In the Digital Age, promotion is a daily part of most authors’ lives, whether they like it or not. Considered by many as two separate processes, writing is seen as creative and purposeful; promotion, a drudgery. Well, what if authors started thinking about promotion as part of their creative lives? What would a writer’s life look like if creativity and promotion were blended? As someone who studies book promotion all day long, I can tell you that authors who incorporate promotion into their creative lives are having a lot more fun, becoming better writers, building longer-term relationships with their readers, and selling more books than those who keep these two responsibilities separate.
What exactly am I proposing here? I’m suggesting that when we put the “art” back in book promotion, both authors and readers benefit. Let’s start by taking a look at a few examples of this “blending” done well.
I became aware of Colin Falconer (@colin_falconer) through a tweet that said his blog was “seriously addictive.” The link took me to “Looking for Mr. Goodstory…an author’s search for James Clavell’s ghost, a good bourbon, and the perfect role for Russell Crowe.” Before even exploring his posts, I knew I liked this guy. Why? Because he was clever and having fun. The first post I read was about famous last words. It was oozing with creativity, historical knowledge and whimsy.
I explored the site more fully, and found posts about Falconer’s fear of flying, “a phobia about the kind of people who end up sitting next to me on planes.” These were humorous, short character sketches with which anyone who’d ever flown could identify: The Ear Popper, The Talker, The Sweaty Virgin, and so on.
Though I am sure Falconer mentions his books sometimes, none of the posts I read did. He simply let his writing speak for itself. He drew readers in with his craft, and he appeared to be having a great time doing this. Subtly stationed nearby was a bio, which explained that he was the author of more than twenty historical novels. Also found on the sidelines were book covers, which linked readers to more information about his books. Though historical fiction is not a genre I typically read, I wanted to learn more so I bought a digital version of Falconer’s book Seraglio.
Roz Morris is another author who came on my radar as a result of social media. I had already purchased her latest book, when I saw her January 10 guest post for Creative Flux called “The Black Dress.” Here, Morris shared a scene she’d cut reluctantly during final revisions of My Memories of a Future Life, a novel about an injured musician who must contemplate life without her passion.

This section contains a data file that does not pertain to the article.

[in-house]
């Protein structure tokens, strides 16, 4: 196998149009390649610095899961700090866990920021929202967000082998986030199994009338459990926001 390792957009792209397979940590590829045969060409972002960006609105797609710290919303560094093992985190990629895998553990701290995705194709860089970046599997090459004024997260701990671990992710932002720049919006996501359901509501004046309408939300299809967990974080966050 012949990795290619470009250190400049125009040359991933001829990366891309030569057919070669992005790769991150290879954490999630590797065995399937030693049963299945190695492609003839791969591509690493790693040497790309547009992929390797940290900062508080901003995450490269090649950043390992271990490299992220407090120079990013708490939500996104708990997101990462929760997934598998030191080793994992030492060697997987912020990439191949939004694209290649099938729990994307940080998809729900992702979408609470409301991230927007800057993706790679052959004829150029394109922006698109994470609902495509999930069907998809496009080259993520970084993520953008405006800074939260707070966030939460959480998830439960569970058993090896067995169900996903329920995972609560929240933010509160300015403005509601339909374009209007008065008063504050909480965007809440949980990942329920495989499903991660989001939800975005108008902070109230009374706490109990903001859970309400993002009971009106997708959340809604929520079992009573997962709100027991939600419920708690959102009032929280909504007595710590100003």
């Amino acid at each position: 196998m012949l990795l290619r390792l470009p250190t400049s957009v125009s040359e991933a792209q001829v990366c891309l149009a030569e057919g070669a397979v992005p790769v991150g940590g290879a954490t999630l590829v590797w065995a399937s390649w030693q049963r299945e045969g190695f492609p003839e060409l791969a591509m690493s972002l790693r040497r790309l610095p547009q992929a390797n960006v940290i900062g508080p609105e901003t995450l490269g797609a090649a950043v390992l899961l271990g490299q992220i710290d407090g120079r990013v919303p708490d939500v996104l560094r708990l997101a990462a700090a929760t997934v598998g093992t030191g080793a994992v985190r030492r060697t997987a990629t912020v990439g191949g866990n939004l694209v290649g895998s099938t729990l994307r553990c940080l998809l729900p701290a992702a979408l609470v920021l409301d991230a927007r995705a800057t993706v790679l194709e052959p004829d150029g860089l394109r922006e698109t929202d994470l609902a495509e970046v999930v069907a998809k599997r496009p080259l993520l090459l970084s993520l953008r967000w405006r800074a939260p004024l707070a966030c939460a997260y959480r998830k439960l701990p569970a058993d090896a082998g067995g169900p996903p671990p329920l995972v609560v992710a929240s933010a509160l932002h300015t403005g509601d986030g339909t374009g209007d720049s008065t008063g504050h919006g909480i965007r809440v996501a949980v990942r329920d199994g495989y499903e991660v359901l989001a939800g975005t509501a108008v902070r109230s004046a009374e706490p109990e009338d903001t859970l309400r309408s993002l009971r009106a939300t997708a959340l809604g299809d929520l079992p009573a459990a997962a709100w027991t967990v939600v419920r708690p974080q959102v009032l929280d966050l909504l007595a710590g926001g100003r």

Morris explains about the scene,
“I like its simplicity, the tiny slice it showed of a musician’s life and the totemic responsibility Carol put into one garment….Even though it didn’t make it to the page, I like to think that she still did it, off screen in the moments we didn’t see.”
Then, Morris commits another act of creativity and shares an elegant photograph she herself took of the dress, a family heirloom that inspired the scene. The response from readers revealed a high level of emotional engagement. Not only did they empathize with her struggle as a writer to cut a scene that she loved, but the story of the black dress took on a literary life of its own.
I especially identified with one reader’s comment.
“This is a touching scene. After having read this book, I do agree that it reiterates what Carol [the musician] is feeling….It brings back all of those pangs that I felt for her….Thanks for sharing this melancholy reminder of a great read!”
Do you think the next time Morris publishes a book, this reader will be there ready to devour it? Do you suppose Morris enjoyed creating the photo that breathed new life into a cherished but abandoned scene? I’m confident the answer to both questions is yes.
As a final example, I introduce the work of Harrison Solow, author of Felicity & Barbara Pym, a book I have now read twice. Like the other authors mentioned here, I discovered Solow’s work through social media. I dare you to tell me that you could resist clicking through tweets like these:
Solow’s brilliant literary teasers make your neurons twitch until you click through and fall into a rich trove of stories, poems and reflections. Each tweet is an intimate invitation to explore the life and work of an artist. The more of her work you encounter, the more you want to read. And with each new post, her body of work as an artist grows. In this approach, writing and promotion are symbiotic…simply a writer sharing his or her unfolding body of work with the world. Herein, we discover the true “art” of promotion. Instead of drudgery, book promotion becomes an encounter with creativity that is a joy for both reader and writer.
Kathy Meis is a writer, ghostwriter, former award-winning journalist and passionate reader as well as founder and CEO of Serendipite Studios, a publishing technology startup located in Charleston, South Carolina. Stop by http://www.serendipitestudios.com, and check out Pappus, the revolutionary eTool that lets authors blog directly from their books.
Please join the discussion below